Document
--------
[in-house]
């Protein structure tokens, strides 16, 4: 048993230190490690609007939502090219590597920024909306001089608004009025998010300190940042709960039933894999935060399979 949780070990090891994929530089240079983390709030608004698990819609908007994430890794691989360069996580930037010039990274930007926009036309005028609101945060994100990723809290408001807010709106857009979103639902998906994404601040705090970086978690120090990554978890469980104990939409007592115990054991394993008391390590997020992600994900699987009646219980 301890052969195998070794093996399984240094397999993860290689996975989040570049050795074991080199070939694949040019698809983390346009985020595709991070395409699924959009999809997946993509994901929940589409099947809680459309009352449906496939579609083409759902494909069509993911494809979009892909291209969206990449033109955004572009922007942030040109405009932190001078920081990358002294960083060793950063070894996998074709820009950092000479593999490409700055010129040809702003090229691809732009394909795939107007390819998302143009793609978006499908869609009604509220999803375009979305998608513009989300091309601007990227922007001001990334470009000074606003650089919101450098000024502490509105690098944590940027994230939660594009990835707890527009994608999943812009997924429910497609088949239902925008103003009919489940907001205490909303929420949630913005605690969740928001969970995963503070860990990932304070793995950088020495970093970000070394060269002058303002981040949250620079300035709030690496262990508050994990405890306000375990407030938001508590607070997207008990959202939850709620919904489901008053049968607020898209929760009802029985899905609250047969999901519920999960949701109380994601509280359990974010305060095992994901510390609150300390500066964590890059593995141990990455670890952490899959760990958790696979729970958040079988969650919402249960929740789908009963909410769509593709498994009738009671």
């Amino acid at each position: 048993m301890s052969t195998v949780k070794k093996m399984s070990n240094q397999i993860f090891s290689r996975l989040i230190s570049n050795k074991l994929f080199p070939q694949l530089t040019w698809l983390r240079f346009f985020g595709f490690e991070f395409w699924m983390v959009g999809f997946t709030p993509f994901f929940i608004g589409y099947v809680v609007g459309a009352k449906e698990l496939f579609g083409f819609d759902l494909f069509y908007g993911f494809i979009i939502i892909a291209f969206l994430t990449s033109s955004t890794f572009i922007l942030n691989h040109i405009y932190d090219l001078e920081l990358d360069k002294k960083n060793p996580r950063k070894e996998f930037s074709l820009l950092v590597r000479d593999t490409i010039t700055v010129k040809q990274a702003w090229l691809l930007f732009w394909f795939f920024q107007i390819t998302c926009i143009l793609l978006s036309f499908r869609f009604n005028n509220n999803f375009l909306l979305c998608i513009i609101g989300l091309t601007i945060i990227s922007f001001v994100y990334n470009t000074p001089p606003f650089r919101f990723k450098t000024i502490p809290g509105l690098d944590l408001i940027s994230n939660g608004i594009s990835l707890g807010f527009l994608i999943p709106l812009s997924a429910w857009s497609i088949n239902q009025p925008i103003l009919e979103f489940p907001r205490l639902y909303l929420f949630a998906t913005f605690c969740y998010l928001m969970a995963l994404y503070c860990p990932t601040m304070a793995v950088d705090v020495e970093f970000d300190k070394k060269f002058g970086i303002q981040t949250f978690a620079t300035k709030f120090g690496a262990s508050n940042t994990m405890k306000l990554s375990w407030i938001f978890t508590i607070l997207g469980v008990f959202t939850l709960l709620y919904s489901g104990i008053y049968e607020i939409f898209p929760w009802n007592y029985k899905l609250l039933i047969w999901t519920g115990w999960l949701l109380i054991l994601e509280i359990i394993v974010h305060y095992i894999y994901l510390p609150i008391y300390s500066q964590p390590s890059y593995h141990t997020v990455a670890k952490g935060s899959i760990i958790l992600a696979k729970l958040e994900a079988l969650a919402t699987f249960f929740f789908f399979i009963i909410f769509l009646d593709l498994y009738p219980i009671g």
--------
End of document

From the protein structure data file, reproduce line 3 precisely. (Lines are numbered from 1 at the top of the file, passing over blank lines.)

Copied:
């Amino acid at each position: 048993m301890s052969t195998v949780k070794k093996m399984s070990n240094q397999i993860f090891s290689r996975l989040i230190s570049n050795k074991l994929f080199p070939q694949l530089t040019w698809l983390r240079f346009f985020g595709f490690e991070f395409w699924m983390v959009g999809f997946t709030p993509f994901f929940i608004g589409y099947v809680v609007g459309a009352k449906e698990l496939f579609g083409f819609d759902l494909f069509y908007g993911f494809i979009i939502i892909a291209f969206l994430t990449s033109s955004t890794f572009i922007l942030n691989h040109i405009y932190d090219l001078e920081l990358d360069k002294k960083n060793p996580r950063k070894e996998f930037s074709l820009l950092v590597r000479d593999t490409i010039t700055v010129k040809q990274a702003w090229l691809l930007f732009w394909f795939f920024q107007i390819t998302c926009i143009l793609l978006s036309f499908r869609f009604n005028n509220n999803f375009l909306l979305c998608i513009i609101g989300l091309t601007i945060i990227s922007f001001v994100y990334n470009t000074p001089p606003f650089r919101f990723k450098t000024i502490p809290g509105l690098d944590l408001i940027s994230n939660g608004i594009s990835l707890g807010f527009l994608i999943p709106l812009s997924a429910w857009s497609i088949n239902q009025p925008i103003l009919e979103f489940p907001r205490l639902y909303l929420f949630a998906t913005f605690c969740y998010l928001m969970a995963l994404y503070c860990p990932t601040m304070a793995v950088d705090v020495e970093f970000d300190k070394k060269f002058g970086i303002q981040t949250f978690a620079t300035k709030f120090g690496a262990s508050n940042t994990m405890k306000l990554s375990w407030i938001f978890t508590i607070l997207g469980v008990f959202t939850l709960l709620y919904s489901g104990i008053y049968e607020i939409f898209p929760w009802n007592y029985k899905l609250l039933i047969w999901t519920g115990w999960l949701l109380i054991l994601e509280i359990i394993v974010h305060y095992i894999y994901l510390p609150i008391y300390s500066q964590p390590s890059y593995h141990t997020v990455a670890k952490g935060s899959i760990i958790l992600a696979k729970l958040e994900a079988l969650a919402t699987f249960f929740f789908f399979i009963i909410f769509l009646d593709l498994y009738p219980i009671g």